Jewish writers may well have been influenced by their contact with Zoroastrianism, an ancient Persian religion which saw existence as an eternal war between the great principles of good and evil. The dead, in this scheme, set off across a great bridge to the afterlife. For those who had lived well, this was an easy crossing to a paradise of light; the wicked were dragged down into an abyss of darkness.

Related topics

Impact of classical literature: Stoicism

Member of a school of Greek philosophers who believed that the wise should be impervious to joy or grief and free from all passion.
The spirit which gives life to a human being; the part which lives on after death; a person's inner being (personality, intellect, emotions and will) which distinguishes them from animals.
a change of shape or form, from one thing to another
Jesus describes hell as the place where Satan and his demons reside and the realm where unrepentant souls will go after the Last Judgement.
Name originally given to disciples of Jesus by outsiders and gradually adopted by the Early Church.
In many religions, the place where God dwells, and to which believers aspire after their death. Sometimes known as Paradise.
Jesus describes hell as the place where Satan and his demons reside and the realm where unrepentant souls will go after the Last Judgement.
1) In the Bible a member of the Hebrew race 2) Someone who belongs to the Jewish faith which believes in one God and the importance of Jewish Law.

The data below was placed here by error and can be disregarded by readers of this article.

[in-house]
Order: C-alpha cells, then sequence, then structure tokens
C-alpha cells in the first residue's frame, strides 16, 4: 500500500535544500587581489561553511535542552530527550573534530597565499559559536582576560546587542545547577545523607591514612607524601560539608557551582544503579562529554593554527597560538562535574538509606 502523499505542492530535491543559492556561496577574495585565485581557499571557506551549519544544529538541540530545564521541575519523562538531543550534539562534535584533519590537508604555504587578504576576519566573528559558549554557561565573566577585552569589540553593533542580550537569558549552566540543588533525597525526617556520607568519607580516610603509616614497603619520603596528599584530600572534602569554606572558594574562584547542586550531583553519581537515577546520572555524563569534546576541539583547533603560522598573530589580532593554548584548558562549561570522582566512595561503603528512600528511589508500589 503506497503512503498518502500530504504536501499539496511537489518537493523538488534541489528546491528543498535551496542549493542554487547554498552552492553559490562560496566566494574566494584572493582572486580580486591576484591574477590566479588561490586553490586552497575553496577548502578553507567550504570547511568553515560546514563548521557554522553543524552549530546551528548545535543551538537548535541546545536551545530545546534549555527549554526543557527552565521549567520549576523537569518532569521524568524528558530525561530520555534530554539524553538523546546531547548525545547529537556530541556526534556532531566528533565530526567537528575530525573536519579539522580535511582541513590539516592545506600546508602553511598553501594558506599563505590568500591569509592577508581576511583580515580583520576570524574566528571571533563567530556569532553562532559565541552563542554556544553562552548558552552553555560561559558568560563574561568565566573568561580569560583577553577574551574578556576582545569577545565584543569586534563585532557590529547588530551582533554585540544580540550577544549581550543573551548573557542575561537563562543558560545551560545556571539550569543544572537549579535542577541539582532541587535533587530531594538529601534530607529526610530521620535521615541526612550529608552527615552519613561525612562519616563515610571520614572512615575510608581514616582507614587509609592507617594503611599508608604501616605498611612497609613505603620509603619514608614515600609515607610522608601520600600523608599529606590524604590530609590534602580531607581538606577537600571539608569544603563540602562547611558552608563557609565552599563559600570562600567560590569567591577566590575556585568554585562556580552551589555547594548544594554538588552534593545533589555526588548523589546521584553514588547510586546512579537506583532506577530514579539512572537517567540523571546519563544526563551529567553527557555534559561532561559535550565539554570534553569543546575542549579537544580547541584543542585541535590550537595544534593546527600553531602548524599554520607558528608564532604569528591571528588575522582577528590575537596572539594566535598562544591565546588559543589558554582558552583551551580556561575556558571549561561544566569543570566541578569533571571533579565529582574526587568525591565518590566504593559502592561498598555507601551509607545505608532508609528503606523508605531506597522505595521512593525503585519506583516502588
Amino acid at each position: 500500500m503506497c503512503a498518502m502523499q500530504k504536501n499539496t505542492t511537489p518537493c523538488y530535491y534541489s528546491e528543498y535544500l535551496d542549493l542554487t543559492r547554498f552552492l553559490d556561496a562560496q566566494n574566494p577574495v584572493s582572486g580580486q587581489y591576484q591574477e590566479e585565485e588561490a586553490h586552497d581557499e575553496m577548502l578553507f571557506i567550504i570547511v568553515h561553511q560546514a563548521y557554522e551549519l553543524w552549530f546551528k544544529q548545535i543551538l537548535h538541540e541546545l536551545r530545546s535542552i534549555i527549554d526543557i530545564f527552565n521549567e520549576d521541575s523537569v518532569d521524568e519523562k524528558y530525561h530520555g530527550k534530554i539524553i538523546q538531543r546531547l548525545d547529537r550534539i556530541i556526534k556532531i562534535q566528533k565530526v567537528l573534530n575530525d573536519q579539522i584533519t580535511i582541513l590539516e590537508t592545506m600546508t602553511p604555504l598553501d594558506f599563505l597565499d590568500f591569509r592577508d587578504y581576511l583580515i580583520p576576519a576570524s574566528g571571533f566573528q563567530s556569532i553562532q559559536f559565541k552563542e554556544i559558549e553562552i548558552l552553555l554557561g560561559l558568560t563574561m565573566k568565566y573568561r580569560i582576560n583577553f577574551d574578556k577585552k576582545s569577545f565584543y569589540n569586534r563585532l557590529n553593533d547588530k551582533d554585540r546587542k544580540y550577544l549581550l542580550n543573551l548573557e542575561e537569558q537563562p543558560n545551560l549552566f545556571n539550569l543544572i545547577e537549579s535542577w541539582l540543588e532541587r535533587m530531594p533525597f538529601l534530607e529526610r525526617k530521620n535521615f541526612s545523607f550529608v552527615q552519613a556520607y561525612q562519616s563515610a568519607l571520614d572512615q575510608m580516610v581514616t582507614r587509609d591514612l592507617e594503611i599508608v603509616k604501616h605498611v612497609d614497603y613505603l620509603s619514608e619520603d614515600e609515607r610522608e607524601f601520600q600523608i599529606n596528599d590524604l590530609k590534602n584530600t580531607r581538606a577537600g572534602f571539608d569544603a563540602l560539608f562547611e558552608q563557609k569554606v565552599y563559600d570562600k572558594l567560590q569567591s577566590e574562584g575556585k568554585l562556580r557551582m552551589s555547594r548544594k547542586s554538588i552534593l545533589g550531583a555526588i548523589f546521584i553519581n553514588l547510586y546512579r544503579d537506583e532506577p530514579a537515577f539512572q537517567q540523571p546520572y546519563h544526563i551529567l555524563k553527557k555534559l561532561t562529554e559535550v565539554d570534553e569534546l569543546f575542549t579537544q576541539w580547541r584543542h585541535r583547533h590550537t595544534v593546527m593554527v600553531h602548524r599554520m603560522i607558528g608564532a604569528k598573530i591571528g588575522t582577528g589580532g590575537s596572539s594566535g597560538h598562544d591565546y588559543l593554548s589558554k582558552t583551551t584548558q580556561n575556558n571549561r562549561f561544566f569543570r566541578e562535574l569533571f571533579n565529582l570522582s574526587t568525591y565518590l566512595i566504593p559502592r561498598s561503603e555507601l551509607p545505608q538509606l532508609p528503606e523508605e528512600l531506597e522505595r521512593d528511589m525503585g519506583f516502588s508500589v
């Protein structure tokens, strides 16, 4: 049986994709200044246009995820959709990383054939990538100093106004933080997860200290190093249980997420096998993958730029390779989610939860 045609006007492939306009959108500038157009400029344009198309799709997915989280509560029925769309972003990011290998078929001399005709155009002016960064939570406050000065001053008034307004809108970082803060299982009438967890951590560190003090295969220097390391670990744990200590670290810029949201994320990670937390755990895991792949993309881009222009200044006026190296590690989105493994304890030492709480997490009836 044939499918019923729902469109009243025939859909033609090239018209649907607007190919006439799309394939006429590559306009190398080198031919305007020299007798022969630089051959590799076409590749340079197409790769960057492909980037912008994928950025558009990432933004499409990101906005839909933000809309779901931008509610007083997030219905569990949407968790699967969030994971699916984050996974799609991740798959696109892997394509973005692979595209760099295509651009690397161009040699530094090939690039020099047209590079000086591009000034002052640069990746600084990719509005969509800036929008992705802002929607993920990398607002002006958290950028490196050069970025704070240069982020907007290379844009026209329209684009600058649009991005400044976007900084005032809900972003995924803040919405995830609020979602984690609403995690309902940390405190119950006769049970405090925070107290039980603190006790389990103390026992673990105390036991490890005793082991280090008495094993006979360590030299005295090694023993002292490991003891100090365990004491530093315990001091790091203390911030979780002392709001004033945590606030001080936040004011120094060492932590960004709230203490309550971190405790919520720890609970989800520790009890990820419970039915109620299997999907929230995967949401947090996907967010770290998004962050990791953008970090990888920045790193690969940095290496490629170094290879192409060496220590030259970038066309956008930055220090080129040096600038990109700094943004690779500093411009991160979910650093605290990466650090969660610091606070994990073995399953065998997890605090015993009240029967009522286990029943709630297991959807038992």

The Hebrew word for the world of the dead, a shadowy place mentioned in the Psalms.
The name of a valley outside Jerusalem associated with pagan child sacrifice, and therefore designated as hell (or the place of the wicked) in Judaism.
A 'testament' is a covenant or binding agreement and is a term used in the Bible of God's relationship with his people). The sacred writings of Judaism (the Hebrew Bible). These also form the first part of the Christian Bible.
The name given to the man believed by Christians to be the Son of God. Also given the title Christ, meaning 'anointed one' or Messiah. His life is recorded most fully in the Four Gospels.
Term used to describe the first centuries of the growth of the Christian church, initially in Jerusalem and then across the Roman Empire.
The 'Daughters of Evening' were nymphs who lived in a garden in the west, beyond the sunset.
God of the Underworld. (Roman name, Pluto.)
Styx ' a river of the Underworld.
Ferryman of the dead across the River Styx.
One of the 'Heavenly Twins' with Polydeuces. (Latin, Castor and Pollux). Sons of Leda.
One of the Heavenly Twins, with Castor.
Ancient Greek philosopher and mathematician.
A dark region in the deepest earth.
Ixion ' the Greek Cain, the first man to shed human blood.
Tantalus - a king of Lydia, punished in the Underworld for offending the gods.
Sisyphus ' a king of Corinth punished for his misdeeds in the Underworld.
Daughter of Oedipus and Jocasta; she was put to death by Creon for ignoring his decree and burying her brother Polynices.
Brother of Jocasta and king of Thebes after the deaths of Eteocles and Polynices.
Son of Oedipus and Jocasta and brother of Eteocles, the brothers dying at each other's hands.